The Day Before the War

image 1
Underground Day, Charles Sharland, 1914

The brightly coloured poster above by Charles Sharland was issued to promote the August bank holiday of 1914. It declares 3 August as ‘Underground day’ and encourages passengers to make their choice of what to do and where to go from the many destinations available by tube and bus.

However, when the day came, festivities were overshadowed by the threat of Britain becoming involved in the war on the Continent. By the end of the following day, on 4 August 1914, Britain had declared war on Germany.

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Bank Holiday, artist unknown, 1919

The poster for the 1919 bank holiday reflects on the changed circumstances. The ‘short’ war had turned into a four year conflict with millions of lives lost, and many more changed forever. For the first time there had been a home front, with Londoners at risk from aerial bombardment.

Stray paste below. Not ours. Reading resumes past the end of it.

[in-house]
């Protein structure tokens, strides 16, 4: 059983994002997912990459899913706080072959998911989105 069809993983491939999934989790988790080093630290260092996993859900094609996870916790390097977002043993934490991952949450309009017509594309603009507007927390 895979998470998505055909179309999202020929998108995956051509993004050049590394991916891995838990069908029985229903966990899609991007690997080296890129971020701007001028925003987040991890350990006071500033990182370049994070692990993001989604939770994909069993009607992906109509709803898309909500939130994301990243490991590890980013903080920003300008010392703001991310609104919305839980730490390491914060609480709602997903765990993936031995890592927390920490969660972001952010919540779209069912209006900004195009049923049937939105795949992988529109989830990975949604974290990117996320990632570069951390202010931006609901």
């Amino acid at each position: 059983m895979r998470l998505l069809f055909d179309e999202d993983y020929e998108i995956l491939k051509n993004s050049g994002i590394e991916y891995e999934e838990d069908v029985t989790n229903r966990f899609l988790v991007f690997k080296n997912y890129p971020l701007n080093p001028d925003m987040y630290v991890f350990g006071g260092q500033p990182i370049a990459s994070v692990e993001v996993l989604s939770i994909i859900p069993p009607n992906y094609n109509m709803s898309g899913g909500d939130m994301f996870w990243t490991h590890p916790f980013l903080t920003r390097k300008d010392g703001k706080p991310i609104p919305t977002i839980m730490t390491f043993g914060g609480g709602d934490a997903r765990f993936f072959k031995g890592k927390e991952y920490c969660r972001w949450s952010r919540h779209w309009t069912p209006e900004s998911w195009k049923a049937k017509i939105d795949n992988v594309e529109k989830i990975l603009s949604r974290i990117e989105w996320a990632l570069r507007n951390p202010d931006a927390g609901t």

The subdued design gently invites passengers to enjoy holidays once more. The emphasis of the trains, buses and trams being at the service of Londoners reminds us of the important role that London transport staff and vehicles played in the war.

Did you know: Originally the bank holiday in August was the first Monday of the month, as dictated by the Bank Holiday Act (1871). This was until the Banking and Financial Dealings Act (1971) decreed a century later that it would fall, in England, Wales and Northern Ireland, on the last Monday of the month. Why? One suggestion was that as the latter half of August is cooler the roads would be less busy with the crowds that thronged to the seaside, getting drunk and causing all sorts of mid-Summer mischief!

Find out more about London and World War 1 at London Transport Museum’s current exhibition Goodbye Piccadilly: From Homefront to Western Front

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One thought on “The Day Before the War”

  1. 20th century History comes to life through these two posters. They are indeed more appealing and effective than average school lessons.

    Like

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